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The authors suggest, firstly, effective social protection, such as the universal public distribution system for cereals in India, or pensions and social grants in Namibia, can contribute to relieving immediate pressures on survival, creating some room for manouvre.

Secondly, rather than creating competition among individuals and households, such universal benefits can support processes that strengthen collective action at the community level. (IANS)

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Females Suffering Domestic Abuse More Prone to Long-Term illness: Study

The study, examined the general practitioner (GP) records dating between 1995 and 2017 of 18,547 women who had suffered domestic abuse

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Domestic Abuse
According to the study, survivors of Domestic Abuse can experience immense physiological and psychological stress. Pixabay

Female survivors of Domestic Abuse are at double the risk of developing long-term illnesses that cause widespread bodily pain and extreme tiredness, a new study suggests.

Published in the Journal of Interpersonal Violence, the research from Universities of Birmingham and Warwick in the UK shows that women who have experienced domestic abuse are almost twice as likely to develop fibromyalgia and chronic fatigue syndrome (CFS) than those who have not.

Fibromyalgia causes pain all over the body, while CFS is an illness with a wide range of symptoms, most common of which is extreme tiredness. They are both long-term conditions.

“We have been aware that domestic abuse has significant negative effects for victims and their children. This and other related work by our team showing strong associations with several diseases suggests that the costs of abuse are even greater than understood previously,” said Indian-origin researcher and study co-author Siddhartha Bandyopadhyay from the University of Birmingham.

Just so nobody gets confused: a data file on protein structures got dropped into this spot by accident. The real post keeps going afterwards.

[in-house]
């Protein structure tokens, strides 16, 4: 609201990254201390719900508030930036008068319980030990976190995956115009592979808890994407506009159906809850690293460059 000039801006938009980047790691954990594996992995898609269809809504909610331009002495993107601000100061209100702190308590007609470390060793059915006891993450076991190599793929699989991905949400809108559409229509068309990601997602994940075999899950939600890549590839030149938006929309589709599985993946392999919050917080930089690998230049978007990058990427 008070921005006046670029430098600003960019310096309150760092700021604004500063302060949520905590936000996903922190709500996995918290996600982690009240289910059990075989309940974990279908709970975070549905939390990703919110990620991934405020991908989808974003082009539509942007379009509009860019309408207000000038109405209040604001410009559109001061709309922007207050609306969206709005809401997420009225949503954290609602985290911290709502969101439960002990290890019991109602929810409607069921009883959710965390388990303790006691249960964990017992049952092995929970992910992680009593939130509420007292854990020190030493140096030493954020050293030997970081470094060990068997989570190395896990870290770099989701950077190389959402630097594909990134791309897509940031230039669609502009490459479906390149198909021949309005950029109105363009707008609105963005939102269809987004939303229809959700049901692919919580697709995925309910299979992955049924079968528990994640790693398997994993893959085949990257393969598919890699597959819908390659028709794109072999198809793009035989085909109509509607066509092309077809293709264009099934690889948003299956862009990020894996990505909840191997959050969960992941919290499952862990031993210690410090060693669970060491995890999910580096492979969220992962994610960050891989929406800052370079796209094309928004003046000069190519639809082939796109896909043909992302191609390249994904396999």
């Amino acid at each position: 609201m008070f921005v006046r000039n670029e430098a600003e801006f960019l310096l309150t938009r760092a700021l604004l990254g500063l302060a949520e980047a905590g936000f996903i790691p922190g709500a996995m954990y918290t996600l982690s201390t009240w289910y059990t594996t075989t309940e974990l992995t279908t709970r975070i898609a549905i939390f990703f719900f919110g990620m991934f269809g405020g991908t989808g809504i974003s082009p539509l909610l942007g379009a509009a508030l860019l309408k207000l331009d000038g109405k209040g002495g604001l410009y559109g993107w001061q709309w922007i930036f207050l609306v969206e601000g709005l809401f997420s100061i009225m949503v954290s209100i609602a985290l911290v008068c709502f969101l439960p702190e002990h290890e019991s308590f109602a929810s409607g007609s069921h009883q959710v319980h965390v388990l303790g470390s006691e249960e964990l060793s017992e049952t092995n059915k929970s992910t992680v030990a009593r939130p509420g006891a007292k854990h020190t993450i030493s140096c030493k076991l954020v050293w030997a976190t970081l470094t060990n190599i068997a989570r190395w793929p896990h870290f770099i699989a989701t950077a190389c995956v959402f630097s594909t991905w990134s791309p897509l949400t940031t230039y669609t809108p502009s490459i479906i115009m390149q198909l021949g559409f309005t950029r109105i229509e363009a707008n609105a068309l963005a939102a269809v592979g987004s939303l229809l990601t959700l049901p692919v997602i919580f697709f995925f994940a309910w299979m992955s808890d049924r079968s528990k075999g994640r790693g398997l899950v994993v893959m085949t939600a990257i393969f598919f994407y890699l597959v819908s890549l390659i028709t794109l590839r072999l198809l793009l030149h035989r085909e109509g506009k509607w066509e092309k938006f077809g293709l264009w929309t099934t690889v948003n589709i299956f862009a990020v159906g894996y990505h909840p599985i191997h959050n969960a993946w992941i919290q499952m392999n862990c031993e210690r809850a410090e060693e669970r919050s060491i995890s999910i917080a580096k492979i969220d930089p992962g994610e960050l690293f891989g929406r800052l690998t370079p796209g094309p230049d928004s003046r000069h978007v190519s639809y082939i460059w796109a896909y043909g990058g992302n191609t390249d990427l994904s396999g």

“The higher incidence of long-term illnesses, such as chronic fatigue syndrome, for abused women implies the existence of an additional hidden cost to society that we need to understand better,” Bandyopadhyay added.

The study, examined the general practitioner (GP) records dating between 1995 and 2017 of 18,547 women who had suffered domestic abuse, compared to 74,188 who had not.

They found the risk of developing fibromyalgia and CFS in women who have experienced domestic abuse was twice the rate of those who had no recorded experience by their GP, after taking into account factors which may influence the association.

The incidence rate ratio for developing fibromyalgia was 1.73 (1.36-2.22). The incidence rate ratio of developing CFS was 1.91 (1.11-3.33)

Domestic Abuse
Female survivors of Domestic Abuse are at double the risk of developing long-term illnesses that cause widespread bodily pain and extreme tiredness, a new study suggests. Pixabay

It comes after a previous study led by the University of Birmingham showed that UK domestic abuse victims are three times more likely to develop severe mental illnesses.

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“Considering the prevalence of domestic abuse, and the fact that patients experiencing fibromyalgia and CFS often face delays in diagnosis due to a limited understanding generally of how these conditions are caused, it is important for clinicians to bear in mind that women who have survived abuse are at a greater risk of these conditions,” Chandan added.

According to the study, survivors of Domestic Abuse can experience immense physiological and psychological stress. (IANS)